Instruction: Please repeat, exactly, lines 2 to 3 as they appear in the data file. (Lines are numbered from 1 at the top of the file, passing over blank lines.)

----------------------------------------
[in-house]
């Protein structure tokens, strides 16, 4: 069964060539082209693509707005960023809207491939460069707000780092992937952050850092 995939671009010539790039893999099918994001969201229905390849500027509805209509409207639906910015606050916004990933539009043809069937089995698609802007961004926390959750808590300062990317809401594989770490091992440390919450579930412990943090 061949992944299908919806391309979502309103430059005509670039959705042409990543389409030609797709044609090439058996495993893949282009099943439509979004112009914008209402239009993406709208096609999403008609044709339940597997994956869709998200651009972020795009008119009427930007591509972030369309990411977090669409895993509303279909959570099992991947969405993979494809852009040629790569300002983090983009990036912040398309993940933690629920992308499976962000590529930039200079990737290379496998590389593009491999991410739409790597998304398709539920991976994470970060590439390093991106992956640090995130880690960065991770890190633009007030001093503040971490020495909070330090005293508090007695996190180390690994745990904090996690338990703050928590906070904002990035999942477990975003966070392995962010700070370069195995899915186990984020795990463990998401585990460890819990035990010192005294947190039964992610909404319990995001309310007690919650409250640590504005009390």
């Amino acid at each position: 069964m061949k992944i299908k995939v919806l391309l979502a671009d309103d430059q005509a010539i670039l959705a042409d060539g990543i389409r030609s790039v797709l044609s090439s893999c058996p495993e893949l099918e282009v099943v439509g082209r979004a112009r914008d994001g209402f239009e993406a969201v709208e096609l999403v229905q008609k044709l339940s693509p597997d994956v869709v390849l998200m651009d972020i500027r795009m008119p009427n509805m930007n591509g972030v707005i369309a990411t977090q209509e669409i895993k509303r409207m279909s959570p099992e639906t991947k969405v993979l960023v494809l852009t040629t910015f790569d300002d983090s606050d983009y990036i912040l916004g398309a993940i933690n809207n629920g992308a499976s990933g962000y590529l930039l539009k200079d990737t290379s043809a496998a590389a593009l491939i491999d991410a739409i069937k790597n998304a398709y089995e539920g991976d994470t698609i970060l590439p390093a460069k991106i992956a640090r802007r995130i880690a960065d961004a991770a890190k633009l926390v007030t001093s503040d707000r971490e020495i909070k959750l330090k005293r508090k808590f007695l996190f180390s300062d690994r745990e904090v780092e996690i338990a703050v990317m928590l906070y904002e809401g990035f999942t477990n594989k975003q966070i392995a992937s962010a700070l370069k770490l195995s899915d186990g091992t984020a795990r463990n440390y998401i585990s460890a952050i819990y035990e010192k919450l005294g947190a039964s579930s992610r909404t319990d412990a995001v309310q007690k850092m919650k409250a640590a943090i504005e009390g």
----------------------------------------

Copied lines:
């Protein structure tokens, strides 16, 4: 069964060539082209693509707005960023809207491939460069707000780092992937952050850092 995939671009010539790039893999099918994001969201229905390849500027509805209509409207639906910015606050916004990933539009043809069937089995698609802007961004926390959750808590300062990317809401594989770490091992440390919450579930412990943090 061949992944299908919806391309979502309103430059005509670039959705042409990543389409030609797709044609090439058996495993893949282009099943439509979004112009914008209402239009993406709208096609999403008609044709339940597997994956869709998200651009972020795009008119009427930007591509972030369309990411977090669409895993509303279909959570099992991947969405993979494809852009040629790569300002983090983009990036912040398309993940933690629920992308499976962000590529930039200079990737290379496998590389593009491999991410739409790597998304398709539920991976994470970060590439390093991106992956640090995130880690960065991770890190633009007030001093503040971490020495909070330090005293508090007695996190180390690994745990904090996690338990703050928590906070904002990035999942477990975003966070392995962010700070370069195995899915186990984020795990463990998401585990460890819990035990010192005294947190039964992610909404319990995001309310007690919650409250640590504005009390």
């Amino acid at each position: 069964m061949k992944i299908k995939v919806l391309l979502a671009d309103d430059q005509a010539i670039l959705a042409d060539g990543i389409r030609s790039v797709l044609s090439s893999c058996p495993e893949l099918e282009v099943v439509g082209r979004a112009r914008d994001g209402f239009e993406a969201v709208e096609l999403v229905q008609k044709l339940s693509p597997d994956v869709v390849l998200m651009d972020i500027r795009m008119p009427n509805m930007n591509g972030v707005i369309a990411t977090q209509e669409i895993k509303r409207m279909s959570p099992e639906t991947k969405v993979l960023v494809l852009t040629t910015f790569d300002d983090s606050d983009y990036i912040l916004g398309a993940i933690n809207n629920g992308a499976s990933g962000y590529l930039l539009k200079d990737t290379s043809a496998a590389a593009l491939i491999d991410a739409i069937k790597n998304a398709y089995e539920g991976d994470t698609i970060l590439p390093a460069k991106i992956a640090r802007r995130i880690a960065d961004a991770a890190k633009l926390v007030t001093s503040d707000r971490e020495i909070k959750l330090k005293r508090k808590f007695l996190f180390s300062d690994r745990e904090v780092e996690i338990a703050v990317m928590l906070y904002e809401g990035f999942t477990n594989k975003q966070i392995a992937s962010a700070l370069k770490l195995s899915d186990g091992t984020a795990r463990n440390y998401i585990s460890a952050i819990y035990e010192k919450l005294g947190a039964s579930s992610r909404t319990d412990a995001v309310q007690k850092m919650k409250a640590a943090i504005e009390g």